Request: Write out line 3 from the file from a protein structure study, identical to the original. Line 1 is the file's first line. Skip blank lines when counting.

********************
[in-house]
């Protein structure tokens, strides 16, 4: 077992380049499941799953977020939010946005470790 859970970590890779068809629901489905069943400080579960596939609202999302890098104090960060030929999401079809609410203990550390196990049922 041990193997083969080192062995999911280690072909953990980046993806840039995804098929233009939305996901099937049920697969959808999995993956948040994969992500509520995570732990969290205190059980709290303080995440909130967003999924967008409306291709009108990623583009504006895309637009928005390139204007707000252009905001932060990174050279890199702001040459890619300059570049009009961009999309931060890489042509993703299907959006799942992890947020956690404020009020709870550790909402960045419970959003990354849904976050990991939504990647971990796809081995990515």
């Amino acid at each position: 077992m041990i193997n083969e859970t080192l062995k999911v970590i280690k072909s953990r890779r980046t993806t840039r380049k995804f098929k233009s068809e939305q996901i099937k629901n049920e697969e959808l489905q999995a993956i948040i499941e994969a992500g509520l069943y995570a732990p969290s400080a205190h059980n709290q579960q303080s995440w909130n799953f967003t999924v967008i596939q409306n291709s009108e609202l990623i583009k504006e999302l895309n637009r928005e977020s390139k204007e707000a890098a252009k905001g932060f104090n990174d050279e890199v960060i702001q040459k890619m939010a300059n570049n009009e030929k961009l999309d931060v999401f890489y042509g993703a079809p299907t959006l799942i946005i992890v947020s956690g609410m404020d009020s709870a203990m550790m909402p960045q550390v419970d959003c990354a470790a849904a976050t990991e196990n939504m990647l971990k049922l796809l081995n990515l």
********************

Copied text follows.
């Amino acid at each position: 077992m041990i193997n083969e859970t080192l062995k999911v970590i280690k072909s953990r890779r980046t993806t840039r380049k995804f098929k233009s068809e939305q996901i099937k629901n049920e697969e959808l489905q999995a993956i948040i499941e994969a992500g509520l069943y995570a732990p969290s400080a205190h059980n709290q579960q303080s995440w909130n799953f967003t999924v967008i596939q409306n291709s009108e609202l990623i583009k504006e999302l895309n637009r928005e977020s390139k204007e707000a890098a252009k905001g932060f104090n990174d050279e890199v960060i702001q040459k890619m939010a300059n570049n009009e030929k961009l999309d931060v999401f890489y042509g993703a079809p299907t959006l799942i946005i992890v947020s956690g609410m404020d009020s709870a203990m550790m909402p960045q550390v419970d959003c990354a470790a849904a976050t990991e196990n939504m990647l971990k049922l796809l081995n990515l």